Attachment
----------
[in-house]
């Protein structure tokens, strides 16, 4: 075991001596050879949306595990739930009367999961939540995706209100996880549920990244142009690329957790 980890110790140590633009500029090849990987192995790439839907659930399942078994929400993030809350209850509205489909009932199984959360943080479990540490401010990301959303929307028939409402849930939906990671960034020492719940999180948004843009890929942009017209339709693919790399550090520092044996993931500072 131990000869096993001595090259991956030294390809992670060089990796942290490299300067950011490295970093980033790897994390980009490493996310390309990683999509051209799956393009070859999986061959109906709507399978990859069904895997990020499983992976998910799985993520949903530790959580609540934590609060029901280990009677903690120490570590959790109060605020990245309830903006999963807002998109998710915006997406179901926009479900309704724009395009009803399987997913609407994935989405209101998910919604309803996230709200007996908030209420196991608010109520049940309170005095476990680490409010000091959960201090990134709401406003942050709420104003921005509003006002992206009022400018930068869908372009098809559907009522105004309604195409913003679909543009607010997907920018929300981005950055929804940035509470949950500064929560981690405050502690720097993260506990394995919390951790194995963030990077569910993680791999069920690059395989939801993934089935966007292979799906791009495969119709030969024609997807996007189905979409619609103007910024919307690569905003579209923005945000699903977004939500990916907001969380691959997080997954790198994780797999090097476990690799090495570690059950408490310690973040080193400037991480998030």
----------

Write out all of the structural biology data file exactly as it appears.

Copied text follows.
[in-house]
């Protein structure tokens, strides 16, 4: 075991001596050879949306595990739930009367999961939540995706209100996880549920990244142009690329957790 980890110790140590633009500029090849990987192995790439839907659930399942078994929400993030809350209850509205489909009932199984959360943080479990540490401010990301959303929307028939409402849930939906990671960034020492719940999180948004843009890929942009017209339709693919790399550090520092044996993931500072 131990000869096993001595090259991956030294390809992670060089990796942290490299300067950011490295970093980033790897994390980009490493996310390309990683999509051209799956393009070859999986061959109906709507399978990859069904895997990020499983992976998910799985993520949903530790959580609540934590609060029901280990009677903690120490570590959790109060605020990245309830903006999963807002998109998710915006997406179901926009479900309704724009395009009803399987997913609407994935989405209101998910919604309803996230709200007996908030209420196991608010109520049940309170005095476990680490409010000091959960201090990134709401406003942050709420104003921005509003006002992206009022400018930068869908372009098809559907009522105004309604195409913003679909543009607010997907920018929300981005950055929804940035509470949950500064929560981690405050502690720097993260506990394995919390951790194995963030990077569910993680791999069920690059395989939801993934089935966007292979799906791009495969119709030969024609997807996007189905979409619609103007910024919307690569905003579209923005945000699903977004939500990916907001969380691959997080997954790198994780797999090097476990690799090495570690059950408490310690973040080193400037991480998030």